Author PhotoBy Piotr Stanczyk, Tech Lead, Google Calendar APIs

If you've developed an application integrated with Google Calendar, you know that you need to periodically poll for event changes to ensure your application stays in sync. Today we’re launching Push notifications for Calendar API. This change makes periodic polling unnecessary. Push notifications significantly reduce the amount of time that the app is out of sync with the server. For mobile devices, this can lead to big savings in data usage and power consumption.

The only thing an app needs to do to get the new push functionality is to subscribe to a calendar of interest. When a calendar changes, we’ll notify your app and the app does an API call to get the update. If you use one of the Google API client libraries it’s very easy to utilize push notifications.

As an example, let’s assume you have a calendar my_calendar@my-host.com. Your app is hosted on a server with my-host.com domain and push notifications should be delivered to an HTTPS web-hook https://my-host.com/notification:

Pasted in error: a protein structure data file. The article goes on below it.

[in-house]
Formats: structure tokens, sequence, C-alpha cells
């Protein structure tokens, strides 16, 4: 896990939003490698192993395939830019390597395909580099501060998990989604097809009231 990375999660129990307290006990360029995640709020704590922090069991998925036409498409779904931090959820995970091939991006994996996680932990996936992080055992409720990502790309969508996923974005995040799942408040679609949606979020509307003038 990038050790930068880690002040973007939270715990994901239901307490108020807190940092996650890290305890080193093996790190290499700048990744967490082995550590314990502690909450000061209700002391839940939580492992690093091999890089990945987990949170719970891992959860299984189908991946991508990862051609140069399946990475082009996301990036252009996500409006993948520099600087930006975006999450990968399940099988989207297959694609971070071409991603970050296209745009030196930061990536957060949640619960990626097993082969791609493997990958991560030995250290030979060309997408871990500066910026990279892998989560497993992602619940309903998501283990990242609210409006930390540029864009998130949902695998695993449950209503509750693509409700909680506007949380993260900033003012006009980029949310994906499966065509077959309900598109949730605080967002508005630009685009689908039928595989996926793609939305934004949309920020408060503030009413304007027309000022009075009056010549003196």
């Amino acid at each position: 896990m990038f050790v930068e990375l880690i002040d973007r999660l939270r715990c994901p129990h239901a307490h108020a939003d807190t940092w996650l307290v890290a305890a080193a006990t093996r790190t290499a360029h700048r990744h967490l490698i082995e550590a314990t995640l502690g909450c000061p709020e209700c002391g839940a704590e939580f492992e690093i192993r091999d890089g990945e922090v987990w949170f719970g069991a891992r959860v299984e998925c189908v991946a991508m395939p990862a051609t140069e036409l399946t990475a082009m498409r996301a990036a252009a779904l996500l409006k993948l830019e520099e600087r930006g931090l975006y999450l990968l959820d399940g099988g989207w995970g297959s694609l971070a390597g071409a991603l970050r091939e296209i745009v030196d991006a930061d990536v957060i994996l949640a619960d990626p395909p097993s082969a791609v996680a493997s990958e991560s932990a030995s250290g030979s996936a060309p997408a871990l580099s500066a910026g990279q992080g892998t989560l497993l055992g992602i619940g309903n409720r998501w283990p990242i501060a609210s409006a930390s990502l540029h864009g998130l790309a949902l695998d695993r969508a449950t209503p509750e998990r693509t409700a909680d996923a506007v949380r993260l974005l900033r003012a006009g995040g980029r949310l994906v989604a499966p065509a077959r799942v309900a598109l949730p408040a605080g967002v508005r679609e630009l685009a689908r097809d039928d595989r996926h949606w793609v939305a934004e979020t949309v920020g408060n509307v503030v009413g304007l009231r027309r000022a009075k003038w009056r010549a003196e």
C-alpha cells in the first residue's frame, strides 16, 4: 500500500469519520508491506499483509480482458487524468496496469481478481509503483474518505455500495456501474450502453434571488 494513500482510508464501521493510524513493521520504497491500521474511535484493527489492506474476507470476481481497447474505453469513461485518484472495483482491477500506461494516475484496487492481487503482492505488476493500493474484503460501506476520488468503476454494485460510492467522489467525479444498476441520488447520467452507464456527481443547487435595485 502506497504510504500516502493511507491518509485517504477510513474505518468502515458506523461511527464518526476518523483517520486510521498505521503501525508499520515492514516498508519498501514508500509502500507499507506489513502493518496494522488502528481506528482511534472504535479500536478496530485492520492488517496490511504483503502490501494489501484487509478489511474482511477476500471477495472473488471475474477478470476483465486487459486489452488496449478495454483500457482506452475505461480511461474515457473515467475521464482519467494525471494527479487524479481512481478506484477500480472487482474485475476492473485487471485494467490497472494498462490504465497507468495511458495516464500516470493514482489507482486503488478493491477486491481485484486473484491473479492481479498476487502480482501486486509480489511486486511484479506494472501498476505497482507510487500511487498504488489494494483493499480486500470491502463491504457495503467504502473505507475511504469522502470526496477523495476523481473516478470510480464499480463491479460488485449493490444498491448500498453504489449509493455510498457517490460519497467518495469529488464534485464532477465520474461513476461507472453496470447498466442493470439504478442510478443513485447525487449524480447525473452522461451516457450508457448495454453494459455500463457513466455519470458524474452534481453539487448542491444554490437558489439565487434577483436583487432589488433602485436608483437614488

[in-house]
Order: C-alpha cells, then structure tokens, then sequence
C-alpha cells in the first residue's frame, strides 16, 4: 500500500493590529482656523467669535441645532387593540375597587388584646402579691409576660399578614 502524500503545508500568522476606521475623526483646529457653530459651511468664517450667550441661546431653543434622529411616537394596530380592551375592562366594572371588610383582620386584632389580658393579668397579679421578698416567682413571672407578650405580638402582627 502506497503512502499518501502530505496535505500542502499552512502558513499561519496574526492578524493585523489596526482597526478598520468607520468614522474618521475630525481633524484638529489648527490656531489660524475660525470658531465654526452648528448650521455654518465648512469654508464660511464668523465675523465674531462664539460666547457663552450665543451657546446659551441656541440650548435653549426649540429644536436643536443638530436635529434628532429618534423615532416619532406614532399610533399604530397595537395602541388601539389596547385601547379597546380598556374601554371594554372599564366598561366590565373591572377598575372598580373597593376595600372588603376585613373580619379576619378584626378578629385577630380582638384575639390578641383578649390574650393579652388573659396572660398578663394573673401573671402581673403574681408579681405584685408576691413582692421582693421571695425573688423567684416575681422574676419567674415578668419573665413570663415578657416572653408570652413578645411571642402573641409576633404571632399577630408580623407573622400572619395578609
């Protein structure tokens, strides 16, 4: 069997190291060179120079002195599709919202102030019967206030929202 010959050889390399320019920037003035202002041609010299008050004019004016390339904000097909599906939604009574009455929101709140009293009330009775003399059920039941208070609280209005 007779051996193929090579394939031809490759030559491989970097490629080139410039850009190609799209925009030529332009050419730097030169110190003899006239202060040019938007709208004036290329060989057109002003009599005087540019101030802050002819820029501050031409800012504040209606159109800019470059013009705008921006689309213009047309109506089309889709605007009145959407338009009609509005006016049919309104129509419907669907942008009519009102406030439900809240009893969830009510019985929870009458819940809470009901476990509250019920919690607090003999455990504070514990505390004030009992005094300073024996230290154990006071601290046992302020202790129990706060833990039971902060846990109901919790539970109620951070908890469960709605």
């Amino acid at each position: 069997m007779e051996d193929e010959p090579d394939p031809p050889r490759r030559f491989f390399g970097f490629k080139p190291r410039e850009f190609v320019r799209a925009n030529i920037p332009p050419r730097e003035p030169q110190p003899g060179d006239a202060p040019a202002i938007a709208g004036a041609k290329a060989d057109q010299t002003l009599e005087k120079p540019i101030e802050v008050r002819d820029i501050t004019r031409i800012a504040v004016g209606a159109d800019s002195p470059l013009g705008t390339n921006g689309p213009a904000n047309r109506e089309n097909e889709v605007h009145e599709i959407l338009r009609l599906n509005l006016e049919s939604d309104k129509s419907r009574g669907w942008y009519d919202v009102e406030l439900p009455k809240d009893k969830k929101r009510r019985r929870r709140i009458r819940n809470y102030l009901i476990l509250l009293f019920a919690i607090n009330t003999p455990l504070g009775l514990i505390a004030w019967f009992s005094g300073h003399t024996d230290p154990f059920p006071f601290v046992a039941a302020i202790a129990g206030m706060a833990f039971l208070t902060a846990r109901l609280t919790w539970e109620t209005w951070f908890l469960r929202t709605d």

Map<String, String> params = new HashMap<String, String>();
Channel request = new Channel()
  .setId("unique_subscription_ID")
  .setType("web_hook")
  .setAddress(String.format("https://my-host.com/notification"))
  .setParams(params);
service.events().watch("my_calendar@my-host.com", request).execute();
From now on, every time my_calendar@my-host.com changes, Google Calendar server will trigger a web-hook callback at https://my-host.com/notification. All the app needs to do is request an incremental sync as it did before:
changes = service.events().list("my_calendar@my-host.com")
  .setUpdatedMin(lastSynchonizationTime).execute();
If you are interested in using this new feature, please refer to Google API v3 documentation for Push.


Piotr Stanczyk is a Tech Lead for Google Calendar APIs. His current focus is to provide the next generation Calendar API which makes lives of developers easier.

Posted by Scott Knaster, Editor